And finally, the iPhone 14 range has an improved True Tone flash, which is 10% brighter and apparently gives off more consistent light.
The iPhone 14’s biggest improvement to photo modes is what Apple calls the Photonic Engine, which is an upgrade of the Deep Fusion mode on the iPhone 13 line. In both, the device snaps multiple shots of the same image using different settings, then takes the best bits of each – detail, texture, colors, shadows, etc – and merges them all into one photo. The Photonic Engine does this earlier in the process than Deep Fusion and uses uncompressed images, apparently with much better results.
Most of the other photo modes carry across between generations, but the more powerful hardware in the new phones should improve them to varying degrees.
Smart HDR 4 can not only balance bright and dark areas of an image better, but it can apparently even recognize up to four people in one shot and automatically adjust the lighting, contrast and skin tones for each of them.
Portrait mode blurs the background of shots to different degrees to make the subject pop. This blurring, as well as lighting effects, can be edited after an image is shot.
Photographic Styles lets users create custom presets that can be applied to all of their photos, highlighting things like color or contrast.
Night mode brightens up dark scenes by taking longer exposures, a feature that’s made more effective by the iPhone 14 series’ larger sensors.
Multiple photos can be stitched together to create panoramas up to 63 MP.
Augmented reality (AR) is a mode where virtual objects and characters are overlaid on the real world, as seen through the camera lens. This can allow everything from fun filters on selfies, to checking whether furniture will fit in a room, to catching Pokemon in the park.
The Pro and Pro Max models of both generations have a few extra tricks up their sleeves. Their ultra-wide-angle cameras can shoot macro photography – extreme close-ups of tiny objects like insects or flowers, capturing intricate detail. They can also shoot in ProRAW mode, capturing images in their “raw” file formats so users can tinker in more depth. The trade-off there is quite big file sizes.
Again, most of the same video modes are available on both generations. All eight phones can shoot video in 4K resolution at 24, 25, 30 or 60 frames per second (fps). They can all shoot in 1080p Full HD at 25, 30 or 60 fps, and in 720p HD at 30 fps.
Slow-motion video can be shot in Full HD at either 120 or 240 fps, and going the other way, the action can be sped up in timelapses.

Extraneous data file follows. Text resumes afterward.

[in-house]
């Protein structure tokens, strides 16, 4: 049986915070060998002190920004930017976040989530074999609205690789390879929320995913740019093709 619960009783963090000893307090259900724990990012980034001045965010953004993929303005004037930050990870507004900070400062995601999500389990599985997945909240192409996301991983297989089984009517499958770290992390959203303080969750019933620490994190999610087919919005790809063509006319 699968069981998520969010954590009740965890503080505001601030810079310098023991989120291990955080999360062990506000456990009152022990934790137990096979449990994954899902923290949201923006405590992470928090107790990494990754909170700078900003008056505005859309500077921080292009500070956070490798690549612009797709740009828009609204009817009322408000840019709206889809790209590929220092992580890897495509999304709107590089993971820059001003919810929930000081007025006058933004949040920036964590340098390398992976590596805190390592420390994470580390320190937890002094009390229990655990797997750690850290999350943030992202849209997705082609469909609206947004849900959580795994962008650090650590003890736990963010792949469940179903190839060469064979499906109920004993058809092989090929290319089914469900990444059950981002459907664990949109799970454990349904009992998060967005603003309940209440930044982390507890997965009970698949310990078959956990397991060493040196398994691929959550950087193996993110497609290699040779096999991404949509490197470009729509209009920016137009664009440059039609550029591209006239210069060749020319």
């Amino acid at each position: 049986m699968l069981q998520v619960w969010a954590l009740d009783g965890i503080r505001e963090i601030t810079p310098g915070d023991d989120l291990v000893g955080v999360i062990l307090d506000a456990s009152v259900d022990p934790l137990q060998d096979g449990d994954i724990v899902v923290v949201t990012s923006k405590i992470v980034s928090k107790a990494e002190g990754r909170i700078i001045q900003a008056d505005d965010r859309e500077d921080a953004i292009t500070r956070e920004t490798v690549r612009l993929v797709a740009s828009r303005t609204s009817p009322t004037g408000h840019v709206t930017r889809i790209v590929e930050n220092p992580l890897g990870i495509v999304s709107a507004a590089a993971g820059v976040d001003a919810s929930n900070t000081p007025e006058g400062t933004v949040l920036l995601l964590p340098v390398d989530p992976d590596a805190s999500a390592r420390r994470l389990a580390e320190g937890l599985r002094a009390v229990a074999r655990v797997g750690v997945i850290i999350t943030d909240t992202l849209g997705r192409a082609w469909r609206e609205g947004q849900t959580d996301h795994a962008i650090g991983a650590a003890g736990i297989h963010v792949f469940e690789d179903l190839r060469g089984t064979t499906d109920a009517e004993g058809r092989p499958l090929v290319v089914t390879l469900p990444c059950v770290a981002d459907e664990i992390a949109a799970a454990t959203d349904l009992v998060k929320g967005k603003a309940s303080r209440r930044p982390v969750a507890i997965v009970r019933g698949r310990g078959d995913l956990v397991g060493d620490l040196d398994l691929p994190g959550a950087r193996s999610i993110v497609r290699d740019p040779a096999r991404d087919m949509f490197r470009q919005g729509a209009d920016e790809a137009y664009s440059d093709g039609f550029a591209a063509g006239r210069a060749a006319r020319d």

Also present is Dolby Vision, a video grading technique that boosts High Dynamic Range (HDR) for better contrast. Normally it’s applied to a film in post-production, but the last few years of iPhones have been able to do it in real time during a shoot, which even professional film cameras can’t do.
Cinematic mode can automatically follow subjects in a video, even shifting its focus when someone new enters frame. These settings can be adjusted after a video is shot too. The iPhone 14 range can now shoot this mode in 4K at 24 or 30 fps.
The Pro and Pro Max models of each generation can record in Apple’s proprietary video format, ProRes, which captures higher color fidelity and applies lower compression.
The main new addition for the iPhone 14 lineup is Action mode, which smooths out shakes and bumps in video better.
All eight of these iPhones use the Face ID system, which takes a scan of the user’s face with the TrueDepth camera to unlock the device.
The same built-in storage options are available across generations – all eight phones offer 128, 256 and 512 GB versions, while the Pro and Pro Max models go up to a roomy 1 TB. An important thing to keep in mind is that if you plan to shoot photos in the ProRAW format, you’ll need to fork out for at least the 256 GB version – the mode is disabled on the 128 GB versions because it chews up too much space too quickly.
You better choose carefully too, because in true Apple fashion you can’t expand that storage later with a MicroSD card.
The iPhone 14 series sees only modest gains in battery capacity and performance over last gen. Each will last about an extra hour of video playback compared to their corresponding iPhone 13 model. In raw numbers the 14 Pro Max’s capacity has actually dropped slightly since last year, but still makes gains in usage time thanks to power savings from the ProMotion display. That’s also why the 14 Pro Max gets about three hours more usage time than the iPhone 14 Plus on the same battery.
All eight phones have fast charging and wireless charging capabilities too, although you’ll need to fork out for specialized chargers for these functions.
Both sets of iPhones use Apple’s proprietary Lightning ports for charging or headphones, if you’re still not on the Bluetooth train.
All eight iPhones will run iOS 16, the latest version of Apple’s operating system. It comes pre-installed on the iPhone 14 line, but the iPhone 13s can be updated to run it too. The main new addition to iOS 16 is an overhauled lock screen, along with the usual UI and UX tweaks.
All eight phones can tap into 5G communications.
The iPhone 14 range has a couple new emergency features as well. Crash Detection picks up on sudden movements, loud noises and pressure changes that may be associated with a car accident, and starts a 10-second countdown. If the user doesn’t stop it in time, the phone will automatically notify emergency services and personal contacts.
Emergency SOS is designed to be used in places where there’s no Wi-Fi or cellular service, helping people connect via satellite to Apple specialists and relevant authorities.
The iPhone 13 lineup was released back in September 2021, while the iPhone 14, 14 Pro and Pro Max came out a year later. The iPhone 14 Plus was held back for October 2022.
The iPhone 14 range is available for Apple’s usual price points. Meanwhile last year’s iPhones have all had a price drop of US$100 (or $200 for the 1 TB iPhone 13 Pro Max), which could make them enticing for those who don’t mind missing out on a few luxuries.
So with all this in mind, which phone do you think you’ll be picking up? Let us know in the comments below. If you still can’t decide, check out our other phone comparisons.